As promised, this is a follow-up to my 23 April post entitled Adjusted Refusal Rate – B Visas Only (Fiscal Year 2011). Vietnam ranks 8th among all “sending countries” (i.e., places of origin) with over 18,500 young people studying at all levels of the US educational system according to the latest US Department of Homeland Security update. It ranks 7th in another (unlikely) category: immigration.
Here’s another reason why the consular officers in the US Consulate General in Ho Chi Minh City (HCMC) are so busy. From 2002-2011 304,860 Vietnamese emigrated to the US. (That’s more than the population of Dalat in Lâm Đồng Province in the Central Highlands.) According to the 2002-2011 list (Excel) of Persons Obtaining Legal Permanent Resident Status by Region and Country of Birth, Vietnam ranked 7th in 2011. Most are from the South and have relatives in the US, those who had some sort of connection with the former South Vietnam and who left Vietnam in several waves of emigration.
Mexico: 143,446 (9th in # of students in the US)
China: 87,016 (1st in# of students)
India: 69,013 (3rd in # of students)
Dominican Republic: 46,109
Vietnam: 34,157 (8th)
South Korea: 22,824 (2nd in # of students)
Implications for Student Visa Issuances
This of course explains why it is difficult to obtain a visa because many young people do in fact attempt to use the F-1 as a means of emigrating rather than filing a petition for an immigrant visa, sitting back and waiting (very patiently) for the bureaucratic wheels to turn. HCMC is the largest K-1/Fiancé(e) visa post in the world. Those who fail in their attempt to obtain a K-1 visa will often apply for a F-1 (student) visa. It’s also a high fraud post, incuding bank documents, academic transcripts and diplomas, a booming business in Vietnam.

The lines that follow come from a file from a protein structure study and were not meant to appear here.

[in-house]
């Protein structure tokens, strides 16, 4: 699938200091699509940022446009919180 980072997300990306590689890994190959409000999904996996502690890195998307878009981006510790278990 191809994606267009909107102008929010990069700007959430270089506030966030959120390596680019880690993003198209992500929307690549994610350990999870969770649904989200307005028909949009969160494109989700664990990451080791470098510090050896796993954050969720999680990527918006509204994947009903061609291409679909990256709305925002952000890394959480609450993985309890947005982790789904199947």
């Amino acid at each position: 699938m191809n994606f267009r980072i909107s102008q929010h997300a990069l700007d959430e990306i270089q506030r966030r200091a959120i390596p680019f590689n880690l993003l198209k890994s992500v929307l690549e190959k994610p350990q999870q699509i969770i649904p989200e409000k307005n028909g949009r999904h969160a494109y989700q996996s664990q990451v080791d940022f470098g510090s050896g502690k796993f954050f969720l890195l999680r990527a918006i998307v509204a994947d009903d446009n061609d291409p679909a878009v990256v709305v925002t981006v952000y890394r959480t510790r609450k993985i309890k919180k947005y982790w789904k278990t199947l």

As those of you in the biz know, applicants must meet the requirements of the holy trinity of US immigration law: 1) be bona fide students; 2) have the ability to pay; and 3) have the intent to return to Vietnam. How does the consular officer determine this ia few minutes? Questions, documents, training (e.g, ability to “read” the applicant), experience and intuition. If the answer is “NO,” as it often is, the applicant learns about section 214(b) of the Immigration and Nationality Act (INA), which states that
Every alien shall be presumed to be an immigrant until he establishes to the satisfaction of the consular officer, at the time of application for admission, that he is entitled to a nonimmigrant status…